James Pethokoukis

Politics and policy from inside Washington

U.S. unemployment, state by state

Oct 22, 2009 18:13 UTC

A great map by NPR. Notice the high rates in swing states like Florida, Ohio and Michigan.

statemap

COMMENT

I live approximately 30 miles west of Cleveland in a town called Lorain. I spent 30 years in the United States Army, and each trip home on leave, I saw more and more deterioration.

I have watched my town go from a reasonably employed and populated flourishing place, to a virtual ghost town. The Steel Mill and the Ford Plant are barely existing. Many of the businesses in the downtown area have been boarded up and long gone. The Lakefront area, prime for development and recreation, is languishing. The sad fact is that many of the residents are complacent to the point of being comatose.

The once thriving industrial base was wiped out, in part, by unions. Businesses and corporations have no incentive to invest in this area, and who can blame them? The Lorain City government throws up so many roadblocks in the form of high taxes, red tape, and bureaucratic stupidity, that unless we throw all of them out and start over, they’ll be no resurgence for this town. The zombies in this area keep voting the same party back into office.

Oh, I forgot to mention: Northeast Ohio is a democratic stronghold.

Congratulations, swing states….how’s that “change” working out for ya?

Posted by SFC MAC | Report as abusive

How the Baucus bill pays for healthcare reform

Oct 22, 2009 17:55 UTC

If those Medicare cuts don’t happen, forget about it, gang (via the Tax Foundation):

baucusbill

Romer: Unemployment likely to remain “severely elevated”

Oct 22, 2009 17:04 UTC

Watch CEA chair Christina Romer manage voter expectations:

Consistent with the recent cyclical pattern, the unemployment rate is predicted to continue rising for two quarters following the resumption of GDP growth. Whether this happens and how high the unemployment rate eventually rises will obviously depend on the strength of the GDP rebound. …  With predicted growth right around two and a half percent for most of the next year and a half, movements in the unemployment rate either up or down are likely to be small. As a result, unemployment is likely to remain at its severely elevated level.

Wall Street pay is the Great Distraction of the Great Recession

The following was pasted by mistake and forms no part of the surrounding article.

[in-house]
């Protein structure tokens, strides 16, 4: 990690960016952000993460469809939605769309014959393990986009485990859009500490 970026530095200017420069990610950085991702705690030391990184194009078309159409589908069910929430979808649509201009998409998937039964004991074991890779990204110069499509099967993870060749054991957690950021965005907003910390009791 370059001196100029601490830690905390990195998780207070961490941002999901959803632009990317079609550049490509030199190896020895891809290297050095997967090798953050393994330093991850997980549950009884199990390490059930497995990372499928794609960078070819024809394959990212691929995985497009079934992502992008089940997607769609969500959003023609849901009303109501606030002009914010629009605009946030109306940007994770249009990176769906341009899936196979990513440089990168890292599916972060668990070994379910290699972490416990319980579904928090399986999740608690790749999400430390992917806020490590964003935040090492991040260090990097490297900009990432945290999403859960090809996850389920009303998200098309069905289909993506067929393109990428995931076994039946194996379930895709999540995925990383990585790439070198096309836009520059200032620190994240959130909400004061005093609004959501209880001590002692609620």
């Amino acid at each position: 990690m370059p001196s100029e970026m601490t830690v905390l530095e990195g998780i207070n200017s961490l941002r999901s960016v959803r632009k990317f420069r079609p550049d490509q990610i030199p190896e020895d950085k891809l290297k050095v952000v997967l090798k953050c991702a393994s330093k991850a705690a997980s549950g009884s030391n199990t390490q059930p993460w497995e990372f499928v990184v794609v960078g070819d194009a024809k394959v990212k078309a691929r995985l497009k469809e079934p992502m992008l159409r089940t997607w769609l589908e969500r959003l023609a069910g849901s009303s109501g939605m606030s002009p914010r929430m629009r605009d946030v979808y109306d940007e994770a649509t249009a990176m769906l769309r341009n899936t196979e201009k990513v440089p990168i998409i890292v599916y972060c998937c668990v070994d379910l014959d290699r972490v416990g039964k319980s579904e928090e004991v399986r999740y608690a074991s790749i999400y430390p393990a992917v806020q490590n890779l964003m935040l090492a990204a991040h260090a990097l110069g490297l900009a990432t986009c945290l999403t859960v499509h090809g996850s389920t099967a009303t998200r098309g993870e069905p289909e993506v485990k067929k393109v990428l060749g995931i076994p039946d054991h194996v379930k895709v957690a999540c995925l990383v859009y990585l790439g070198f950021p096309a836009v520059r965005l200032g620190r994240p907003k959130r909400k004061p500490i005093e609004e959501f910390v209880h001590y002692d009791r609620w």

Oct 22, 2009 11:49 UTC

If I made of list of factors contributing to the recession and financial crisis, Wall Street pay would come in around 6th, after 1) easy monetary policy; 2) TBTF; 3) US housing policy; 4) global savings glut/China labor shock; 5) Wall Street group think.  Yet pay is where so much energy is being directed at this issue thanks to its populist appeal. America hates TARP so Washington needs to make amends by hammering execs at TARP recipients.

Now two other takes. First, Marginal Revolution:

There is no way this will work as advertised.  If the administration actually follows through, most of these executives will quit and get higher paying jobs elsewhere.  Executives not directly affected by the pay cuts will also quit when they see their prospects for future salary gains have been cut.  Chaos will be created at these firms as top people leave in droves.  Will the administration then order people back to work?

Here is Naked Capitalism:

The point is that the collection of these scalps will do nothing to comp levels ex these firms. The companies that also enjoy implicit government guarantees are free to do the “heads I win, tails you lose” game of privatized gains and socialized losses. And Ken Lewis is the poster child of why these measures are completely meaningless. He sacrificed his 2009 pay, but will still collect $125 million when he departs Bank of America.

If the government is going to backstop the industry (and this isn’t an “if” anymore), it needs to limit those firm’s activities to what is socially valuable and regulate them heavily to contain risk taking. As we have said, reining in executive pay (and note there is no will to do that anyhow) is not an effective approach. Those employees who don’t like that are free to decamp and raise money in ways that do not involve the regulated firms in any way, shape, or form, save perhaps counterparty exposures on very safe, highly liquid instruments.

COMMENT

I agree with much, but take issue with the Naked Capitalism blurb. The solution is not to’limit those firm’s activities to what is socially valuable and regulate them heavily to contain risk taking.’ The solution is to eliminate the government policy of too big to fail.

Once that message is sent loud and clear, then the behavior of market participants will adjust accordingly and ‘excessive’ or ‘irresponsible’ risk taking will decline by virtue of the natural dynamics of capitalist discipline. Because the prospect of real failure is powerful incentive for any institution to be more judicious in the risks that it takes — as opposed to today’s environment where ‘failure’ means the government will likely step in to make you whole.

Posted by Bill, Fairfax, VA | Report as abusive
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